In what could prove to be a hurdle for Indian IT companies, a key US Congressional Committee has voted in favour of passing a legislation that proposes to increase the minimum salaries of H1B visa holders from $60,000 to $90,000, reported PTI.
The Protect and Grow American Jobs Act (HR 170), which also proposes several other restrictions on H1B visa holders, a majority of whom are Indian, was passed by the House Judiciary Committee on Thursday.
According to the PTI report, the bill will next head to the full House. A similar version of the bill will also have to be passed by the Senate after which US President Donald Trump can sign it into law.
Following Trump's election on a protectionist platform, the US has announced stricter norms for issuing the H1B and L1 visas.
H1B visas are one of the most opted visas in the US that provide skilled workers from foreign countries work in a wide range of specialty occupations, including information technology, academic research, and accounting. It is used mostly by Indian IT professionals.
In April, the US administration began enforcing stricter bureaucratic norms for the issuance of H1B visas in order to prevent "fraud and abuse" in the programme.
"The H1B visa program should help US companies recruit highly-skilled foreign nationals when there is a shortage of qualified workers in the country. Yet, too many American workers who are as qualified, willing, and deserving to work in these fields have been ignored or unfairly disadvantaged. Protecting American workers by combating fraud in our employment-based immigration programs is a priority for USCIS," the agency had said in a statement.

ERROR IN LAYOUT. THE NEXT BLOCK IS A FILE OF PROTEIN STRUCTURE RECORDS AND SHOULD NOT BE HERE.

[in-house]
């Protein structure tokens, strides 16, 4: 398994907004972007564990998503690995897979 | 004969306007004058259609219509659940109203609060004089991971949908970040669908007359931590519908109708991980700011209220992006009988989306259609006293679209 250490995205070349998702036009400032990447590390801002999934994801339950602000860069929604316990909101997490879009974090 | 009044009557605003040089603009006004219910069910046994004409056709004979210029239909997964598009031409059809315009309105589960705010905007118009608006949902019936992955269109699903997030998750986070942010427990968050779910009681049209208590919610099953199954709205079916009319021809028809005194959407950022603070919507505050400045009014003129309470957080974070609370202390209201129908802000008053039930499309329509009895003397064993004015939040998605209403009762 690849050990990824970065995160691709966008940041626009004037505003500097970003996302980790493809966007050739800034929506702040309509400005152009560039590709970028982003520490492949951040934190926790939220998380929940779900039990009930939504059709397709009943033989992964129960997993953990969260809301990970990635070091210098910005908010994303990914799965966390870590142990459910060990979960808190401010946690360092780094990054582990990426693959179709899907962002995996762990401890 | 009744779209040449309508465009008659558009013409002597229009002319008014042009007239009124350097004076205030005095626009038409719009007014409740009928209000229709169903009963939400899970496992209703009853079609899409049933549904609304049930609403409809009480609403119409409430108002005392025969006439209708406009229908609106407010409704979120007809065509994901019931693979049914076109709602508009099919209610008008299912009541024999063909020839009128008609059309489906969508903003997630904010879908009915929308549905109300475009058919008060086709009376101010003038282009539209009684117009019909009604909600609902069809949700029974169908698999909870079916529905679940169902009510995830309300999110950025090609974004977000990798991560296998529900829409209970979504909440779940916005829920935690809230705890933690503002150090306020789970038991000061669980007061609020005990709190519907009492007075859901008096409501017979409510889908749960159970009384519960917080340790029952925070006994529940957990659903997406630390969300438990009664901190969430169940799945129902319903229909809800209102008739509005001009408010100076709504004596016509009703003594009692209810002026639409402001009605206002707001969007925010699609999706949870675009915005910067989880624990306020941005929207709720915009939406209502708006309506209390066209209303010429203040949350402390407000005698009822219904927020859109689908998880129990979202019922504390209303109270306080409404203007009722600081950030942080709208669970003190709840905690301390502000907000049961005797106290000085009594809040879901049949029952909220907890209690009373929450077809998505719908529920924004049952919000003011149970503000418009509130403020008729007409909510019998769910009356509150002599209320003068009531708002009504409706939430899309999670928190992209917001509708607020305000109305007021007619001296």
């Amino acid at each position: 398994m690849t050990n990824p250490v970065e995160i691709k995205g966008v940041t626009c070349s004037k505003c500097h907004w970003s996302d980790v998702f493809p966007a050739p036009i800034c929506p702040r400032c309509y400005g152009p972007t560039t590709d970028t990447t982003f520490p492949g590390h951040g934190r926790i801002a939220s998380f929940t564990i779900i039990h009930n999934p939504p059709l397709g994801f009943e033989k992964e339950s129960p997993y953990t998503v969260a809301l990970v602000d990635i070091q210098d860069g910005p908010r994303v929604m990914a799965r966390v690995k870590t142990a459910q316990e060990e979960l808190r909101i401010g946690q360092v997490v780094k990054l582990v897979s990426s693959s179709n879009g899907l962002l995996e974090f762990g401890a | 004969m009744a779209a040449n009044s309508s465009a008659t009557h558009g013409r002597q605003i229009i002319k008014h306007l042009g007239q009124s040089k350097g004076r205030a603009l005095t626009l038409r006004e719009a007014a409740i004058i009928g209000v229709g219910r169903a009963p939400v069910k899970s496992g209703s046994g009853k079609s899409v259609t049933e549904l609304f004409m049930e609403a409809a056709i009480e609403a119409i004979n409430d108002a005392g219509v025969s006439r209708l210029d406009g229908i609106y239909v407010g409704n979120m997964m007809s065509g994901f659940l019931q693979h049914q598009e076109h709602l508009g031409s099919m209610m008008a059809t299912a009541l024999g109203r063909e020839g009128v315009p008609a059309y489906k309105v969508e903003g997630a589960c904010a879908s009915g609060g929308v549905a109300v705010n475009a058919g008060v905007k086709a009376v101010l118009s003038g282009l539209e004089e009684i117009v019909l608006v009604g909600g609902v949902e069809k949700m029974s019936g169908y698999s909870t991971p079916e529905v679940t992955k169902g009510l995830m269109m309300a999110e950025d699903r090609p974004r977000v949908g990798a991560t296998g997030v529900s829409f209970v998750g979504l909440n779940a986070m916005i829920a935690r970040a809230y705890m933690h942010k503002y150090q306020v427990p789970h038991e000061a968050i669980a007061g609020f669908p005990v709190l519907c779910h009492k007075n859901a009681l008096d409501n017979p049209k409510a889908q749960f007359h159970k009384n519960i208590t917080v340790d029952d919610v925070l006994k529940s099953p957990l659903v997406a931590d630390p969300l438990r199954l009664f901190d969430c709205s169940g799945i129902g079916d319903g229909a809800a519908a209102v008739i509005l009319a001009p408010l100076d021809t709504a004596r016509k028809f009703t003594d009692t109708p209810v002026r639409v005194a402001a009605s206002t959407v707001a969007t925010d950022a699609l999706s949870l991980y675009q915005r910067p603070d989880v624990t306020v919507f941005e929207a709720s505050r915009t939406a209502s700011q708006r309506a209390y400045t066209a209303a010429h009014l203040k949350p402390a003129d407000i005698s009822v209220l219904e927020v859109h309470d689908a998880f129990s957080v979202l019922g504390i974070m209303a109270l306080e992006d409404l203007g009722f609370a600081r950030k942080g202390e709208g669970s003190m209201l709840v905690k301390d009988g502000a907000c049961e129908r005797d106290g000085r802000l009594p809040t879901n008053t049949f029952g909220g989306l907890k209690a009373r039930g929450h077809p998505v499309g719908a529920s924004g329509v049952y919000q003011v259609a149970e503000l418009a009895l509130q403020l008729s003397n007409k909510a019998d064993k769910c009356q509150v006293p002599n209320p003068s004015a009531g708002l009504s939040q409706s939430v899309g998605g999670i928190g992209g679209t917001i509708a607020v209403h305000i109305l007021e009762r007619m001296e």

If the proposed bill becomes a law, it could severely hit Indian IT companies and workers. The jump in mandated salaries is so high that companies are more likely to let go of H1B workers than to absorb the additional cost in the long term.
However, it seems like it will take some time before the future of the bill is sealed, given the differences on immigration reform that the Democratic and Republican lawmakers have, the report states.
Industry body Nasscom has said that the bill, if adopted, will harm US businesses and "stifle US innovation".
In a statement, NASSCOM president R Chandrashekhar said, "Unfortunately, this legislation is being driven by myths, not reality. US government data show very significant shortages of high skill talent around the country. The data show that the high skill visa programmes are not a major cause of US unemployment, and IT specialists working on temporary visas are not cheap labour."
(With IANS inputs)